I really appreciate your candor about the potential weaknesses a program like this has. I can imagine that some of the more social aspects of librarianship are probably missing when you don’t get to interact in person with your peers. Did you have any type of support system at all? (Like any librarians in real life that you could consult?) I’m pretty fortunate right now–because of my degree, I’ve spent a lot of time in the library and have formed a friendship with a few of the librarians. That might be another benefit if we hang around here…I could probably still go lean on them when I needed to.

        And, on a more personal note, what’s the atmosphere like for a mother in the library? In academia, it’s a little less than supportive. (Like you might get your feminist card revoked if you express that you want to be a wife and a mommy while working. After all, serious scholars tie up their tubes and devote themselves to research. /sarcasm.) That’s another aspect of my current career path that I’m eager to get away from–I actually do want to be a wife, a mom, and a career woman. But I want to be in an environment that won’t make me feel like a traitor for wanting those things.

  3. December 17, 2010 8:32 pm

    I didn’t have a support system because I spent a lot of my time in grad school laid up for one reason or another (back issues, appendectomy). But the couple of times I hit up academic libraries, the librarians there were very helpful.

    At least half of my co-workers are parents, and almost all of them are women. (Tomorrow I’ll be working with a guy for the first time, not counting interaction with IT people.) It’s very working-mother friendly, but–at least in my library–it’s not exactly a thriving hotbed of radical feminism. There’s definitely a traditional bent in librarianship, and then of course the “modern” issue of double duty on top of that. You’ll hear a lot from radical feminist librarians in grad school, most likely, but I haven’t seen them IN the libraries where I live. I don’t live in a city, though. Well, technically I do, but PFFFFT.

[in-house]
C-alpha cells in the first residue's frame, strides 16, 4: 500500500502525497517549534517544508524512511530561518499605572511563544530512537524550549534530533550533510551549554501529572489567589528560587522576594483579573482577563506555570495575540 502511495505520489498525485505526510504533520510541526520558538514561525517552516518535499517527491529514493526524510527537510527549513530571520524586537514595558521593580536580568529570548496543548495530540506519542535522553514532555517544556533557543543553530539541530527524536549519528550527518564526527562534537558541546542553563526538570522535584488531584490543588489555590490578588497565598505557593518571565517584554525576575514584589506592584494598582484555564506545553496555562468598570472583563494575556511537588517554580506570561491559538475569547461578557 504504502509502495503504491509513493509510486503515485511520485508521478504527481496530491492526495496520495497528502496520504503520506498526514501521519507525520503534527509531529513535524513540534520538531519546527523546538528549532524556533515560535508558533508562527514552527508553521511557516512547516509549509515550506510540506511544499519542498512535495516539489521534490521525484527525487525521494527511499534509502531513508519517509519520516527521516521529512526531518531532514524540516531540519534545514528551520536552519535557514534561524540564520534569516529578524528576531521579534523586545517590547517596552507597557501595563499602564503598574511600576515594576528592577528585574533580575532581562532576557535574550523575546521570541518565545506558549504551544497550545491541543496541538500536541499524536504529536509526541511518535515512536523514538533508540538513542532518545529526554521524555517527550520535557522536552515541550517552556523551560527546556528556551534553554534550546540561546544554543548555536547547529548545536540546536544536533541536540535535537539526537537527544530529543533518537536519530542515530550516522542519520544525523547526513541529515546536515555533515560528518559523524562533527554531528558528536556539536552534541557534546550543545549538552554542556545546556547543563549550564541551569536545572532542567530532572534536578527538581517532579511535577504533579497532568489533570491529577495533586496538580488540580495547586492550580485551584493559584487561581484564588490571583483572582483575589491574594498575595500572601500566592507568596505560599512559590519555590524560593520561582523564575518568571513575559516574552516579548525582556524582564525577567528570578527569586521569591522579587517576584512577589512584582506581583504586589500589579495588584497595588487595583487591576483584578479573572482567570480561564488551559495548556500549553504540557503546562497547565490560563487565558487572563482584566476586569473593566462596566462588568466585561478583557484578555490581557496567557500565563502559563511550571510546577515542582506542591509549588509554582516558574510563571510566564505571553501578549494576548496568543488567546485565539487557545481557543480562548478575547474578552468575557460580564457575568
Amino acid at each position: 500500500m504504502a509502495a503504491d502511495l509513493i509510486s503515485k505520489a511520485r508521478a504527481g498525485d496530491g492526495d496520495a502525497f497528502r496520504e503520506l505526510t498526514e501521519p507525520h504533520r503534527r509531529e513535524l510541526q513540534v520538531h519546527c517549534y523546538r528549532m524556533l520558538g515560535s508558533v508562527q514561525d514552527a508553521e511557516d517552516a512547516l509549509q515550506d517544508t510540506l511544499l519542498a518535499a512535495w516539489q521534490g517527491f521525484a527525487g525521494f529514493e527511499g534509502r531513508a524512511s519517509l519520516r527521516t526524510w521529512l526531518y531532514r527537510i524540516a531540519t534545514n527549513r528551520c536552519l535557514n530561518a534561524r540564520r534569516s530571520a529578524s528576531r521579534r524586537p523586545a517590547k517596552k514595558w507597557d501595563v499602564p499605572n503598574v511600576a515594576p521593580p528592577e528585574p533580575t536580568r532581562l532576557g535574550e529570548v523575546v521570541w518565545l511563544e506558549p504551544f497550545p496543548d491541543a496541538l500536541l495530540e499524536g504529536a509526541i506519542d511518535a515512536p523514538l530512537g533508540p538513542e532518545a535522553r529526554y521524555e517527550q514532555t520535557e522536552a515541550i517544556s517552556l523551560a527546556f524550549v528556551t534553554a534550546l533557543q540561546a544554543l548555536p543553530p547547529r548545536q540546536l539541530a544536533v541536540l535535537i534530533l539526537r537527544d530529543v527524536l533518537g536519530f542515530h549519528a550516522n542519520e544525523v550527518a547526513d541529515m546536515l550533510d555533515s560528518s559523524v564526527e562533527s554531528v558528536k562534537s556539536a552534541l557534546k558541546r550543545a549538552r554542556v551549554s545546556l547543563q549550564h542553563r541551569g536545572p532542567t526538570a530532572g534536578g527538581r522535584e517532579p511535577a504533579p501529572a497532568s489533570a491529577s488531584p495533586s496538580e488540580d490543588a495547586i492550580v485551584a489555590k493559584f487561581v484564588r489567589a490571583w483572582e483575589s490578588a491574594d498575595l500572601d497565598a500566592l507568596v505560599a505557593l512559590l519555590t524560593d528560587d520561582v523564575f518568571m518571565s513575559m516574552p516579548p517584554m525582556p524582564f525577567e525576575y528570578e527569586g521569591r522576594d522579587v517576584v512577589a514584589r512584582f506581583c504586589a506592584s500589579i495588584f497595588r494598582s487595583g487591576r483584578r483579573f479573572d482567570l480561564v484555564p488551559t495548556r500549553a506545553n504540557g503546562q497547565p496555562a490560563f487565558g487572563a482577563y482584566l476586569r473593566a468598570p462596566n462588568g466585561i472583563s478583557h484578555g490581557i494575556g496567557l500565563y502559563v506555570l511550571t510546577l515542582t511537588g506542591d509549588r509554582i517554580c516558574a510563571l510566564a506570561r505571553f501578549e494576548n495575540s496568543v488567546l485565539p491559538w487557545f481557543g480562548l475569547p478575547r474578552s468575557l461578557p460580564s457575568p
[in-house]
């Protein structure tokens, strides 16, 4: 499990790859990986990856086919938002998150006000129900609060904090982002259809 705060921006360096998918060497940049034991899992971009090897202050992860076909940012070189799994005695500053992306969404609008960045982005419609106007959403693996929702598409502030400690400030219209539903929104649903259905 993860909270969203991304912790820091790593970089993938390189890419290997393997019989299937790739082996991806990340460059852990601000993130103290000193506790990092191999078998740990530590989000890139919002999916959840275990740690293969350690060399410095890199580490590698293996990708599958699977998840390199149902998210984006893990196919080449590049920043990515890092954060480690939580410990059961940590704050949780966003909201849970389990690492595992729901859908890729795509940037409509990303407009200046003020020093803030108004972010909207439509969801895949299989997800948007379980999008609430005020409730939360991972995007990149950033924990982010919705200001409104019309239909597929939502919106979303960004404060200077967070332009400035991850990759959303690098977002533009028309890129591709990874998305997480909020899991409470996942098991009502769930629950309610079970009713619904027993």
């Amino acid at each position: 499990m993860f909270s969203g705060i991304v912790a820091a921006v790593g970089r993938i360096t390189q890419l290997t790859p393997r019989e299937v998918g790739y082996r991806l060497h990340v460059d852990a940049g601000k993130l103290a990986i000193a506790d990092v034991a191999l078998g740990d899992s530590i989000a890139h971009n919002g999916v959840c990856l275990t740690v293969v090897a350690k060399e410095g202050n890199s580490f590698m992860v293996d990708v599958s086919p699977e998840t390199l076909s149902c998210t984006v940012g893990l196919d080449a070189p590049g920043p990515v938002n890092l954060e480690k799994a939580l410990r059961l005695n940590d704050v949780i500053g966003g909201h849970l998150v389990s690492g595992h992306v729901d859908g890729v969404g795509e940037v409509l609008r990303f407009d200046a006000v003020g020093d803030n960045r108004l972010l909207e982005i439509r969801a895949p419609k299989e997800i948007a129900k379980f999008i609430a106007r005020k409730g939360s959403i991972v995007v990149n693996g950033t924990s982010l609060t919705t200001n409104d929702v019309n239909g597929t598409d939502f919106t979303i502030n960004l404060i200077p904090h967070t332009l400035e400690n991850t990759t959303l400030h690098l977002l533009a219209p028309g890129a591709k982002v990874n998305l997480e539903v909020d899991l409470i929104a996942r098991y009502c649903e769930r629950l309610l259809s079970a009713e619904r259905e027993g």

4. June 16, 2014 10:24 pm

    Hi Alana! I’m also from Jersey–central–and love to read, write, haunt libraries, and linger in coffee shops. I’m definitely not a bot…at least last time I checked…and I’m looking forward to reading more of your blog. 🙂

  5. September 5, 2014 3:46 pm

    Hi Alana,

    Not sure how to submit. Transfixion releases next week. More info here:

    https://jgiambrone.wordpress.com

    I have MOBI and PDF review copies available. Thanks.

    • bookslide permalink*
      September 5, 2014 4:05 pm

      Are you asking if I take submissions for reviews? I usually just review what I have on hand, including ARCs from BEA, but I’ll take a look over at your site and contact you if I think it’s a fit.